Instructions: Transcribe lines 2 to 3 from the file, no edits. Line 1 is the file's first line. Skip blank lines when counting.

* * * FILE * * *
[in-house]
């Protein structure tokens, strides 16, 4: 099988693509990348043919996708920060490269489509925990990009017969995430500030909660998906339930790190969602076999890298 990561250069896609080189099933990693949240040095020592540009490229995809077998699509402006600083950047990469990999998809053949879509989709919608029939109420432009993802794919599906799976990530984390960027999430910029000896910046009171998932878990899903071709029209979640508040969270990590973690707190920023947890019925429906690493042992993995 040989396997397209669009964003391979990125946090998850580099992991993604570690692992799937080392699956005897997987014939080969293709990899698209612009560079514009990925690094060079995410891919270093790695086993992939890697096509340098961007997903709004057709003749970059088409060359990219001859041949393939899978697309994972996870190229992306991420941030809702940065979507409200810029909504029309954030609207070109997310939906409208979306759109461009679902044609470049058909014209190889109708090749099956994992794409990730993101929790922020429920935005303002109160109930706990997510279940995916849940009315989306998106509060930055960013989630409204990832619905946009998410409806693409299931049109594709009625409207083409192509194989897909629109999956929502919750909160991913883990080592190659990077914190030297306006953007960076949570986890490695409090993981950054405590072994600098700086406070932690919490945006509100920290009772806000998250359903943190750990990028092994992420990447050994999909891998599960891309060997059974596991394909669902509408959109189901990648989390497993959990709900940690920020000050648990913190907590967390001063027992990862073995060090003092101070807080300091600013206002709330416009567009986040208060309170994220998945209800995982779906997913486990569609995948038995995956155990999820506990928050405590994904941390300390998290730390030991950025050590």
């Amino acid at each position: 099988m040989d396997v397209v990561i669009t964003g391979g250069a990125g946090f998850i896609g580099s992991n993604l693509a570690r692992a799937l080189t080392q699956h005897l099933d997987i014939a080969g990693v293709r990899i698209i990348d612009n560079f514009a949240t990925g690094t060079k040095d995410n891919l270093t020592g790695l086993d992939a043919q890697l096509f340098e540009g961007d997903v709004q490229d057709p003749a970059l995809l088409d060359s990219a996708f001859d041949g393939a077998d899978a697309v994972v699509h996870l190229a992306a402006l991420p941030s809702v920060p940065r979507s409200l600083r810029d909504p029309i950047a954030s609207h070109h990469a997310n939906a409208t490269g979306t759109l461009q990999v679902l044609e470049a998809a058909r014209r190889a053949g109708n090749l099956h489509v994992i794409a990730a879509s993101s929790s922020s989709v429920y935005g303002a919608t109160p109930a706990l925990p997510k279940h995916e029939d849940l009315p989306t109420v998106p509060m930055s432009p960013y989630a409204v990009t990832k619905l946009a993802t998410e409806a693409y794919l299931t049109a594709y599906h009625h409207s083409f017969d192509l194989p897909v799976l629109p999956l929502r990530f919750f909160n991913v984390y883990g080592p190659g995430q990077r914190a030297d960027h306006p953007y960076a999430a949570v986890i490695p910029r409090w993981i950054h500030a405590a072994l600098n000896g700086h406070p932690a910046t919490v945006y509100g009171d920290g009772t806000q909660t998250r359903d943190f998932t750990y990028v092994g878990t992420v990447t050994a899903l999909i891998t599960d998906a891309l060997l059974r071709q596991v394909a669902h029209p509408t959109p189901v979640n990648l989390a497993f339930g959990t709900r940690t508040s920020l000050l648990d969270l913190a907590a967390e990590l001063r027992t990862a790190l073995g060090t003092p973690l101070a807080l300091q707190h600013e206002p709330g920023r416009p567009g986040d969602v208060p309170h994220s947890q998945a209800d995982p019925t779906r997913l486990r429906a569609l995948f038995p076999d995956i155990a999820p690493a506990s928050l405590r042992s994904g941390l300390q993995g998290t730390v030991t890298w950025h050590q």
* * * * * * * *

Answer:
């Protein structure tokens, strides 16, 4: 099988693509990348043919996708920060490269489509925990990009017969995430500030909660998906339930790190969602076999890298 990561250069896609080189099933990693949240040095020592540009490229995809077998699509402006600083950047990469990999998809053949879509989709919608029939109420432009993802794919599906799976990530984390960027999430910029000896910046009171998932878990899903071709029209979640508040969270990590973690707190920023947890019925429906690493042992993995 040989396997397209669009964003391979990125946090998850580099992991993604570690692992799937080392699956005897997987014939080969293709990899698209612009560079514009990925690094060079995410891919270093790695086993992939890697096509340098961007997903709004057709003749970059088409060359990219001859041949393939899978697309994972996870190229992306991420941030809702940065979507409200810029909504029309954030609207070109997310939906409208979306759109461009679902044609470049058909014209190889109708090749099956994992794409990730993101929790922020429920935005303002109160109930706990997510279940995916849940009315989306998106509060930055960013989630409204990832619905946009998410409806693409299931049109594709009625409207083409192509194989897909629109999956929502919750909160991913883990080592190659990077914190030297306006953007960076949570986890490695409090993981950054405590072994600098700086406070932690919490945006509100920290009772806000998250359903943190750990990028092994992420990447050994999909891998599960891309060997059974596991394909669902509408959109189901990648989390497993959990709900940690920020000050648990913190907590967390001063027992990862073995060090003092101070807080300091600013206002709330416009567009986040208060309170994220998945209800995982779906997913486990569609995948038995995956155990999820506990928050405590994904941390300390998290730390030991950025050590």
């Amino acid at each position: 099988m040989d396997v397209v990561i669009t964003g391979g250069a990125g946090f998850i896609g580099s992991n993604l693509a570690r692992a799937l080189t080392q699956h005897l099933d997987i014939a080969g990693v293709r990899i698209i990348d612009n560079f514009a949240t990925g690094t060079k040095d995410n891919l270093t020592g790695l086993d992939a043919q890697l096509f340098e540009g961007d997903v709004q490229d057709p003749a970059l995809l088409d060359s990219a996708f001859d041949g393939a077998d899978a697309v994972v699509h996870l190229a992306a402006l991420p941030s809702v920060p940065r979507s409200l600083r810029d909504p029309i950047a954030s609207h070109h990469a997310n939906a409208t490269g979306t759109l461009q990999v679902l044609e470049a998809a058909r014209r190889a053949g109708n090749l099956h489509v994992i794409a990730a879509s993101s929790s922020s989709v429920y935005g303002a919608t109160p109930a706990l925990p997510k279940h995916e029939d849940l009315p989306t109420v998106p509060m930055s432009p960013y989630a409204v990009t990832k619905l946009a993802t998410e409806a693409y794919l299931t049109a594709y599906h009625h409207s083409f017969d192509l194989p897909v799976l629109p999956l929502r990530f919750f909160n991913v984390y883990g080592p190659g995430q990077r914190a030297d960027h306006p953007y960076a999430a949570v986890i490695p910029r409090w993981i950054h500030a405590a072994l600098n000896g700086h406070p932690a910046t919490v945006y509100g009171d920290g009772t806000q909660t998250r359903d943190f998932t750990y990028v092994g878990t992420v990447t050994a899903l999909i891998t599960d998906a891309l060997l059974r071709q596991v394909a669902h029209p509408t959109p189901v979640n990648l989390a497993f339930g959990t709900r940690t508040s920020l000050l648990d969270l913190a907590a967390e990590l001063r027992t990862a790190l073995g060090t003092p973690l101070a807080l300091q707190h600013e206002p709330g920023r416009p567009g986040d969602v208060p309170h994220s947890q998945a209800d995982p019925t779906r997913l486990r429906a569609l995948f038995p076999d995956i155990a999820p690493a506990s928050l405590r042992s994904g941390l300390q993995g998290t730390v030991t890298w950025h050590q």